Poem by Edgar Albert Guest

See It Through

When you’re up against a trouble,
Meet it squarely, face to face;
Lift your chin and set your shoulders,
Plant your feet and take a brace.
When it’s vain to try to dodge it,
Do the best that you can do;
You may fail, but you may conquer,
See it through!
Black may be the clouds about you
And your future may seem grim,
But don’t let your nerve desert you;
Keep yourself in fighting trim.
If the worst is bound to happen,
Spite of all that you can do,
Running from it will not save you,
See it through!

Even hope may seem but futile,
When with troubles you’re beset,
But remember you are facing
Just what other men have met.
You may fail, but fall still fighting;
Don’t give up, whate’er you do;
Eyes front, head high to the finish.
See it through!

On Quitting

How much grit do you think you’ve got?
Can you quit a thing that you like a lot?
You may talk of pluck; it’s an easy word,
And where’er you go it is often heard;
But can you tell to a jot or guess
Just how much courage you now possess?
You may stand to trouble and keep your grin,
But have you tackled self-discipline?
Have you ever issued commands to you
To quit the things that you like to do,
And then, when tempted and sorely swayed,
Those rigid orders have you obeyed?

Don’t boast of your grit till you’ve tried it out,
Nor prate to men of your courage stout,
For it’s easy enough to retain a grin
In the face of a fight there’s a chance to win,
But the sort of grit that is good to own
Is the stuff you need when you’re all alone.
How much grit do you think you’ve got?
Can you turn from joys that you like a lot?
Have you ever tested yourself to know
How far with yourself your will can go?
If you want to know if you have grit,
Just pick out a joy that you like, and quit.

It’s bully sport and it’s open fight;
It will keep you busy both day and night;
For the toughest kind of a game you’ll find
Is to make your body obey your mind.
And you never will know what is meant by grit
Unless there’s something you’ve tried to quit.

Hard Luck

Ain’t no use as I can see
In sittin’ underneath a tree
An’ growlin’ that your luck is bad,
An’ that your life is extry sad;
Your life ain’t sadder than your neighbor’s
Nor any harder are your labors;
It rains on him the same as you,
An’ he has work he hates to do;
An’ he gits tired an’ he gits cross,
An’ he has trouble with the boss;
You take his whole life, through an’ through,
Why, he’s no better off than you.

If whinin’ brushed the clouds away
I wouldn’t have a word to say;
If it made good friends out o’ foes
I’d whine a bit, too, I suppose;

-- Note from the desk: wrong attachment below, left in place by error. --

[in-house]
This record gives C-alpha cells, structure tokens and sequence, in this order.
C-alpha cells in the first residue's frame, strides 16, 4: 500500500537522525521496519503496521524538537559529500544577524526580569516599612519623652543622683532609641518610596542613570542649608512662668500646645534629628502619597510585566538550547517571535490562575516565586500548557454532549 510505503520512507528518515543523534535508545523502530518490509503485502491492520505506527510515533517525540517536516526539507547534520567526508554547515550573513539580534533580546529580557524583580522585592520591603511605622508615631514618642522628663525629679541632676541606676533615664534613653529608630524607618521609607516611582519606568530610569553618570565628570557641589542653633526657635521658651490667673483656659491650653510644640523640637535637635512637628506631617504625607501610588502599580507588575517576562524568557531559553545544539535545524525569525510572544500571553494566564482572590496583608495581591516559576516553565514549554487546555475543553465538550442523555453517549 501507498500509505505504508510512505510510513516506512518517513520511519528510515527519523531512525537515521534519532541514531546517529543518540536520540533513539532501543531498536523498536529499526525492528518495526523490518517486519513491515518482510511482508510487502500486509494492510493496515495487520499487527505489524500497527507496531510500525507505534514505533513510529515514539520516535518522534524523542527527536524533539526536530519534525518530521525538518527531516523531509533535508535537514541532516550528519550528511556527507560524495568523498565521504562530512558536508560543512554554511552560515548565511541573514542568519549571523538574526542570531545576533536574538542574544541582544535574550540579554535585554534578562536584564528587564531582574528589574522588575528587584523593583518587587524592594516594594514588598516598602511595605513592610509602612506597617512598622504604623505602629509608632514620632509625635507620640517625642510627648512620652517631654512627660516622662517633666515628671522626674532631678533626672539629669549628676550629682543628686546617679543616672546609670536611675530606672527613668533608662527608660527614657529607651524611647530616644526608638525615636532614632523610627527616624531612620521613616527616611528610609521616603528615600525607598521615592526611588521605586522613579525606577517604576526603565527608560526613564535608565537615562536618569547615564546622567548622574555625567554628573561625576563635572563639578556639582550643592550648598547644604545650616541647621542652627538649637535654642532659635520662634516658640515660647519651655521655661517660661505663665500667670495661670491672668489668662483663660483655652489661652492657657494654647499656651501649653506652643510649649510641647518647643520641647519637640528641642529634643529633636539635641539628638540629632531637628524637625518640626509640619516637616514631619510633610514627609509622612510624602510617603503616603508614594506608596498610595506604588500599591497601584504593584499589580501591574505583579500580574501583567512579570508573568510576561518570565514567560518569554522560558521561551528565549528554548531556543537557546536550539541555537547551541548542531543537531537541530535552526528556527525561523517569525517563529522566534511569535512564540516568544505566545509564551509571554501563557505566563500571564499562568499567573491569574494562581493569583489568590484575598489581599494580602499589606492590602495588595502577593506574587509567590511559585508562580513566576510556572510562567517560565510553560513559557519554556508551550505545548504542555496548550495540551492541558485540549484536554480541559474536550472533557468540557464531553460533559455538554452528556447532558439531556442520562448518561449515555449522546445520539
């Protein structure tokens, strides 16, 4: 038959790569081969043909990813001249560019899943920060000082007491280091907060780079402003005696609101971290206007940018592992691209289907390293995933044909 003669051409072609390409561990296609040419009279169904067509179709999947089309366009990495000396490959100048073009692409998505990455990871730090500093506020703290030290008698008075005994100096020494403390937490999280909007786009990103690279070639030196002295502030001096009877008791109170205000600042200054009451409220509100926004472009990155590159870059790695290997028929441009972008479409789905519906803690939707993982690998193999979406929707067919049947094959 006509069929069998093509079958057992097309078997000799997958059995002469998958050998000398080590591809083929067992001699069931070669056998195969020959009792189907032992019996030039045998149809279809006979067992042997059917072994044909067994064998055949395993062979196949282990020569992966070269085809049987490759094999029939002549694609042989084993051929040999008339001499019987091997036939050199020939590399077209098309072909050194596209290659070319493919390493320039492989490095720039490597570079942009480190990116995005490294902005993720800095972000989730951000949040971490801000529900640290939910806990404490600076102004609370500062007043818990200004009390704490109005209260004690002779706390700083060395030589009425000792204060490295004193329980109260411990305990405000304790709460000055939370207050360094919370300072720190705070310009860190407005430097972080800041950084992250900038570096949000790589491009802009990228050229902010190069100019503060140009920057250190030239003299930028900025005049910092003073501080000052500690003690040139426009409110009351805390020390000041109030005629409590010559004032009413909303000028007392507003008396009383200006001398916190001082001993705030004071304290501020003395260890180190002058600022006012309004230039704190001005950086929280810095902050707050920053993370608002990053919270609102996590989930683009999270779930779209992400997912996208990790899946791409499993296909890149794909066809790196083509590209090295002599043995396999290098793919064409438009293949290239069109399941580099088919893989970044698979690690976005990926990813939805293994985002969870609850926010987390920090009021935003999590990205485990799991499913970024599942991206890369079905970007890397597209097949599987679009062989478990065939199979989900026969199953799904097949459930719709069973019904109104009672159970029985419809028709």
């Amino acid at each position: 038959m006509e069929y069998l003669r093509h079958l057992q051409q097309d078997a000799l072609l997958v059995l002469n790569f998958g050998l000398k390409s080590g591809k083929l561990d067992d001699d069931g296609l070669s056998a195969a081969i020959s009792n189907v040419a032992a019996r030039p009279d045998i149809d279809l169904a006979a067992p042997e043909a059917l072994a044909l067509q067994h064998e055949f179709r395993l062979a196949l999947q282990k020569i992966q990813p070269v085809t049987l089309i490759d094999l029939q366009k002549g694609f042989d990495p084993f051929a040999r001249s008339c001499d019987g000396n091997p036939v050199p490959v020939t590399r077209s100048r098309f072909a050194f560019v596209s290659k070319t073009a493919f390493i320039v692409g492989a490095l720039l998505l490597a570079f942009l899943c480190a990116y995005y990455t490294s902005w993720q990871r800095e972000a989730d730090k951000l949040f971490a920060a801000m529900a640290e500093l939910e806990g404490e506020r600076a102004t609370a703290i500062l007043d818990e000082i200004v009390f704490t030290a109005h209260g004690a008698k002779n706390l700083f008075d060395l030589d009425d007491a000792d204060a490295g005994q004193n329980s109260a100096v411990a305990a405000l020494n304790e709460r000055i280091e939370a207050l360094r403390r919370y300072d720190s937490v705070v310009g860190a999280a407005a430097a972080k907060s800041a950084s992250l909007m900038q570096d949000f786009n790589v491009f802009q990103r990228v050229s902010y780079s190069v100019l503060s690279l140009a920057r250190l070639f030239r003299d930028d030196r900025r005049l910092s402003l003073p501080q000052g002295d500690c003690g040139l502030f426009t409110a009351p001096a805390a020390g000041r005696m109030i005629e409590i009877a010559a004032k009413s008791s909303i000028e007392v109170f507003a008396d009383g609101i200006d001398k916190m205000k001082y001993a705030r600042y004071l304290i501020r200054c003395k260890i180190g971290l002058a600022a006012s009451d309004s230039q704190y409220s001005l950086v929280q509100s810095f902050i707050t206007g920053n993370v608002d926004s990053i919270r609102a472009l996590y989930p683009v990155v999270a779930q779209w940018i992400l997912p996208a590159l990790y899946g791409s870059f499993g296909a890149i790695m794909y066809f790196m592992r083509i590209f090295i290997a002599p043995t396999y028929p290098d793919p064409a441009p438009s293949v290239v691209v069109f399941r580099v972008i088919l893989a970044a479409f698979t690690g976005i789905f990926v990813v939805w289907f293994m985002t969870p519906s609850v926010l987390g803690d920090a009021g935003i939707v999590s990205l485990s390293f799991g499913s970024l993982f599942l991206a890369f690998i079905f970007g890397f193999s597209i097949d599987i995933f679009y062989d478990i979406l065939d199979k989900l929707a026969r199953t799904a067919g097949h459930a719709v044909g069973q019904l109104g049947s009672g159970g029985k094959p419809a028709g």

But when I look around an’ see
A lot o’ men resemblin’ me,
An’ see ’em sad, an’ see ’em gay
With work t’ do most every day,
Some full o’ fun, some bent with care,
Some havin’ troubles hard to bear,
I reckon, as I count my woes,
They’re ’bout what everybody knows.

The day I find a man who’ll say
He’s never known a rainy day,
Who’ll raise his right hand up an’ swear
In forty years he’s had no care,
Has never had a single blow,
An’ never known one touch o’ woe,
Has never seen a loved one die,
Has never wept or heaved a sigh,
Has never had a plan go wrong,
But allas laughed his way along;
Then I’ll sit down an’ start to whine
That all the hard luck here is mine.

The Bachelor’s Soliloquy

To wed, or not to wed; that is the question;
Whether ’tis nobler in the mind to suffer
The bills and house rent of a wedded fortune,
Or to say “nit” when she proposes,
And by declining cut her. To wed; to smoke
No more; And have a wife at home to mend
The holes in socks and shirts
And underwear and so forth. ‘Tis a consummation
Devoutly to be wished. To wed for life;
To wed; perchance to fight; ay, there’s the rub;
For in that married life what fights may come,
When we have honeymooning ceased
Must give us pause; there’s the respect
That makes the joy of single life.
For who would bear her mother’s scornful tongue,
Canned goods for tea, the dying furnace fire;
The pangs of sleepless nights when baby cries;
The pain of barking shins upon a chair and
Closing waists that button down the back,
When he himself might all these troubles shirk
With a bare refusal? Who would bundles bear,
And grunt and sweat under a shopping load?
Who would samples match; buy rats for hair,
Cart cheese and crackers home to serve at night
For lunch to feed your friends; play pedro
After tea; sing rag time songs, amusing
Friendly neighbors. Buy garden tools
To lend unto the same. Stay home at nights
In smoking coat and slippers and slink to bed
At ten o’clock to save the light bills?
Thus duty does make cowards of us all,
And thus the native hue of matrimony
Is sicklied o’er with the pale cast of chores;
And thus the gloss of marriage fades away,
And loses its attraction.

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